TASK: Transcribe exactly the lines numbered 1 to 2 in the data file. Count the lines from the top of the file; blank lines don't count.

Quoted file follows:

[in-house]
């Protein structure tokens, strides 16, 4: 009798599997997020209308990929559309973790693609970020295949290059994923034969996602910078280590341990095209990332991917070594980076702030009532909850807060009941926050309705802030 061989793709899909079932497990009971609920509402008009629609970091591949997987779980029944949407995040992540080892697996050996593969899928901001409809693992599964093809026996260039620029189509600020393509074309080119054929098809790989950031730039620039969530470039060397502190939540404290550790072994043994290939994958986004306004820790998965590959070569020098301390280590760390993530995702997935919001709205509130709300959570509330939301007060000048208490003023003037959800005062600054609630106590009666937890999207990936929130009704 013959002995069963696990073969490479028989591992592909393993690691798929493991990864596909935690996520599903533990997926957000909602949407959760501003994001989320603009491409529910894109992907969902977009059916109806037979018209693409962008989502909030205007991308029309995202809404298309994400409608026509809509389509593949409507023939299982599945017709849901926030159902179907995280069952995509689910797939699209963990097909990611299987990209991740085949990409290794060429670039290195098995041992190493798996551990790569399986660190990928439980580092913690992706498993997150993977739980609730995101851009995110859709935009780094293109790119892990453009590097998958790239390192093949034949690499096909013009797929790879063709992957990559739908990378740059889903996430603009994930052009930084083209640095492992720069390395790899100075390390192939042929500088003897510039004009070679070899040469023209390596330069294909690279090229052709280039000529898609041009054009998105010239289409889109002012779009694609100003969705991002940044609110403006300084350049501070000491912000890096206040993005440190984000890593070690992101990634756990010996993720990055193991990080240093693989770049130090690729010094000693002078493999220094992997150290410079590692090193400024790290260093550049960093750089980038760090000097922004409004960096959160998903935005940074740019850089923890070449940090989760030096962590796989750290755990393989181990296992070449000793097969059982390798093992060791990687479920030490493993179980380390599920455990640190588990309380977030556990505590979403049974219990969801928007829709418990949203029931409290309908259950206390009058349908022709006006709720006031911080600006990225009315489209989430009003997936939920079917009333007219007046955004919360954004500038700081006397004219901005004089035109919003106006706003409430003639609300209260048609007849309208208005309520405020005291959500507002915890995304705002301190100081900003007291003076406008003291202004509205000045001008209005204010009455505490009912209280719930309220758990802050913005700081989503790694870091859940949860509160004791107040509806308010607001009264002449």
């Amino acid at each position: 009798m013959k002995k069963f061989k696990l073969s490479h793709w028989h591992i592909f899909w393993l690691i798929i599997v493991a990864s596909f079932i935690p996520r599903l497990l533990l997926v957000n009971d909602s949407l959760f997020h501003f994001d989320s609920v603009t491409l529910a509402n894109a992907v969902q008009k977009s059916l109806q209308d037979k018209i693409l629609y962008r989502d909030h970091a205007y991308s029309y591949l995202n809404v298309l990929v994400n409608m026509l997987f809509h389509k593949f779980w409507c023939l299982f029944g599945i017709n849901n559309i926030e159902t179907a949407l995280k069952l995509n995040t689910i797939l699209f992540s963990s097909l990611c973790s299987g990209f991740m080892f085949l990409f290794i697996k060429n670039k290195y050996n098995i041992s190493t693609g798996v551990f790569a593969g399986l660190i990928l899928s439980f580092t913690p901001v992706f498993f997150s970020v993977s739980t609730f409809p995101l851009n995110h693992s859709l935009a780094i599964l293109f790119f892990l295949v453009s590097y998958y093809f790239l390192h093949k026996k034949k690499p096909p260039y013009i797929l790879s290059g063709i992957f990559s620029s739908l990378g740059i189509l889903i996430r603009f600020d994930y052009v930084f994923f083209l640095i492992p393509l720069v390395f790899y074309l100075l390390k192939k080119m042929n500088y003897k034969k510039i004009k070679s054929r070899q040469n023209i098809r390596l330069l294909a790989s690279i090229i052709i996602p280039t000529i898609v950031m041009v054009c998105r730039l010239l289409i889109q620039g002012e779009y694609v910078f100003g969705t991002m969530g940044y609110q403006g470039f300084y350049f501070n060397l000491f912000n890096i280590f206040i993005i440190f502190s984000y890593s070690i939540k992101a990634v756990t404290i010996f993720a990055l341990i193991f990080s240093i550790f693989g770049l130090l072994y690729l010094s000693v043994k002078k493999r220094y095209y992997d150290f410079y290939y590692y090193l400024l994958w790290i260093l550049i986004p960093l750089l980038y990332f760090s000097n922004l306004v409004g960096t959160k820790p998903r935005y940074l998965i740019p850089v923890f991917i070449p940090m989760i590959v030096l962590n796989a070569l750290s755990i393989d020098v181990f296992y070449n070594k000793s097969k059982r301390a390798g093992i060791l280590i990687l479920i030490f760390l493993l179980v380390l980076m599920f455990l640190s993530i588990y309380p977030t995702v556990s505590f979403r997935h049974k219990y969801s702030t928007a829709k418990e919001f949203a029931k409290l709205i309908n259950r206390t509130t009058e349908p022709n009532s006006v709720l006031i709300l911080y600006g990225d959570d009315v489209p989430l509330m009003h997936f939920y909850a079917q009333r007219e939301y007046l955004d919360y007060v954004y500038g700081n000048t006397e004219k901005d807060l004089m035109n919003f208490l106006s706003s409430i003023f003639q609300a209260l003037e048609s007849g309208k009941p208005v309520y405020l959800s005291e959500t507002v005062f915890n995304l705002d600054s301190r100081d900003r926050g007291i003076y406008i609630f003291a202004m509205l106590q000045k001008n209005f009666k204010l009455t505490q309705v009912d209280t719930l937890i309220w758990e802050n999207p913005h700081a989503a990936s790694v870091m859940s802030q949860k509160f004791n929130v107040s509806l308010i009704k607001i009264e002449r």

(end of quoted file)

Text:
[in-house]
């Protein structure tokens, strides 16, 4: 009798599997997020209308990929559309973790693609970020295949290059994923034969996602910078280590341990095209990332991917070594980076702030009532909850807060009941926050309705802030 061989793709899909079932497990009971609920509402008009629609970091591949997987779980029944949407995040992540080892697996050996593969899928901001409809693992599964093809026996260039620029189509600020393509074309080119054929098809790989950031730039620039969530470039060397502190939540404290550790072994043994290939994958986004306004820790998965590959070569020098301390280590760390993530995702997935919001709205509130709300959570509330939301007060000048208490003023003037959800005062600054609630106590009666937890999207990936929130009704 013959002995069963696990073969490479028989591992592909393993690691798929493991990864596909935690996520599903533990997926957000909602949407959760501003994001989320603009491409529910894109992907969902977009059916109806037979018209693409962008989502909030205007991308029309995202809404298309994400409608026509809509389509593949409507023939299982599945017709849901926030159902179907995280069952995509689910797939699209963990097909990611299987990209991740085949990409290794060429670039290195098995041992190493798996551990790569399986660190990928439980580092913690992706498993997150993977739980609730995101851009995110859709935009780094293109790119892990453009590097998958790239390192093949034949690499096909013009797929790879063709992957990559739908990378740059889903996430603009994930052009930084083209640095492992720069390395790899100075390390192939042929500088003897510039004009070679070899040469023209390596330069294909690279090229052709280039000529898609041009054009998105010239289409889109002012779009694609100003969705991002940044609110403006300084350049501070000491912000890096206040993005440190984000890593070690992101990634756990010996993720990055193991990080240093693989770049130090690729010094000693002078493999220094992997150290410079590692090193400024790290260093550049960093750089980038760090000097922004409004960096959160998903935005940074740019850089923890070449940090989760030096962590796989750290755990393989181990296992070449000793097969059982390798093992060791990687479920030490493993179980380390599920455990640190588990309380977030556990505590979403049974219990969801928007829709418990949203029931409290309908259950206390009058349908022709006006709720006031911080600006990225009315489209989430009003997936939920079917009333007219007046955004919360954004500038700081006397004219901005004089035109919003106006706003409430003639609300209260048609007849309208208005309520405020005291959500507002915890995304705002301190100081900003007291003076406008003291202004509205000045001008209005204010009455505490009912209280719930309220758990802050913005700081989503790694870091859940949860509160004791107040509806308010607001009264002449």